Free of the old restrictions, these labels can offer as many choices to their fans as their markets will bear. In the prolific Glass’ case, Orange Mountain Music has issued at least 75 releases since its launch in 2003, and the Music@Menlo festival in Silicon Valley exhaustively documents its concerts in massive annual boxed sets.
Naxos, the budget label that upended the classical record industry in the 1990s with its no-frills, high-quality recordings, has turned itself into a big distributor of small labels, with 148 of them (mostly classical) now under its umbrella. Harmonia Mundi, once and still a specialist in early music, also distributes a long string of small labels.
If the majors don’t want to keep their rich classical catalogs in print, others are happy to step into the breach. The online retailer ArchivMusic, now owned by piano manufacturer Steinway, has been making deals with the majors that allow it to press custom copies of out-of-print classical CDs and sell them on its website (the titles now number well in the thousands).
Maurice Ravel composed his Pavane pour une infante défunte (Pavane for a Dead Princess) in 1899 when he was studying composition at the Conservatoire de Paris under Gabriel Fauré. The composition was intended as “an evocation” of a pavane (a slow processional dance) that a little princess might, in the 16th or 17th century, have danced at the Spanish court. Originally written for solo piano, a version arranged for orchestra, awarding the lead melody to a hand horn in G, was produced by the composer in 1910.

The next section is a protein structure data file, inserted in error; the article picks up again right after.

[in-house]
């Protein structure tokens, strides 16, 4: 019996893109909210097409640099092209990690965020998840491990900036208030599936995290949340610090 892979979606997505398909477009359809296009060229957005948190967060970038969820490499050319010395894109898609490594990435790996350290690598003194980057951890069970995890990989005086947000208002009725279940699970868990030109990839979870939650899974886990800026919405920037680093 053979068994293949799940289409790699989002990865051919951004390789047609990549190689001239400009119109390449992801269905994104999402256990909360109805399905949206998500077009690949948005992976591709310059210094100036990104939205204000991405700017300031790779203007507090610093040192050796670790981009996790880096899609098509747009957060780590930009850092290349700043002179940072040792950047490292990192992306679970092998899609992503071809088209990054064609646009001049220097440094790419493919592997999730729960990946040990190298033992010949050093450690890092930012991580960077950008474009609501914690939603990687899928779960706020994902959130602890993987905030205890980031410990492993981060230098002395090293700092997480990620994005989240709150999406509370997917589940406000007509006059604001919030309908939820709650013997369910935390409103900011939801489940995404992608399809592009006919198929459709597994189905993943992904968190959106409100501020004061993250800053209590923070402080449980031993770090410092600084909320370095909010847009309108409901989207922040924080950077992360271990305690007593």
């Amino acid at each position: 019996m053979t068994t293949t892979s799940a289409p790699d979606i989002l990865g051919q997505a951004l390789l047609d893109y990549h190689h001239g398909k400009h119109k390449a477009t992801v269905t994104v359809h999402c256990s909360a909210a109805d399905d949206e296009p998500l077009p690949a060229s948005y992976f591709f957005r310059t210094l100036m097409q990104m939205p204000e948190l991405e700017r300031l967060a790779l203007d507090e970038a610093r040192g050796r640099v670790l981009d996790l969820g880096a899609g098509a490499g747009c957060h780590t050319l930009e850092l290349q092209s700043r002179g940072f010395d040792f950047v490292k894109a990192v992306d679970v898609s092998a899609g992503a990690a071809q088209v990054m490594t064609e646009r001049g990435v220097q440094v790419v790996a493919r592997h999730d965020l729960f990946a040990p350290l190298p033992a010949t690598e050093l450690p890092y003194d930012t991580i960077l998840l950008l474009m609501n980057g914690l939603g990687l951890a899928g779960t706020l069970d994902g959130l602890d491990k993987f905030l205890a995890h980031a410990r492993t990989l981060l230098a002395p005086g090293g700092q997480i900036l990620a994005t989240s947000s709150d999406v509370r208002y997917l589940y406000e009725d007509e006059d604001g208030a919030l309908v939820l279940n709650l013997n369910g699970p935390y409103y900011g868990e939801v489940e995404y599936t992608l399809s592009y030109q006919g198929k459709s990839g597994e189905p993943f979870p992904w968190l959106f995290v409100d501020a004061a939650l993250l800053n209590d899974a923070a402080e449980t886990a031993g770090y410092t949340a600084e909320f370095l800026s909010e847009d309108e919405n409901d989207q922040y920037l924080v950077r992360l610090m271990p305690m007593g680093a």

Ravel was expressing a curious personal nostalgia for the culture and sensibilities of Antique Spain, but his Pavanne mysteriously also seems to go nicely with the melancholy image of this 1869 Hudson River School painting of Lake George by John Frederick Kensett.
A delightful excerpt from a superb performace by Marc Minkowski and the Musiciens du Louvre of Jean-Philippe Rameau’s comic opera Platée, written to a libretto by Adrien-Joseph Le Valois d’Orville as part of the entertainments for the wedding of Louis, Dauphin of France, son of King Louis XV of France, to the Infanta Maria Theresa of Spain at Versailles on March 31, 1745.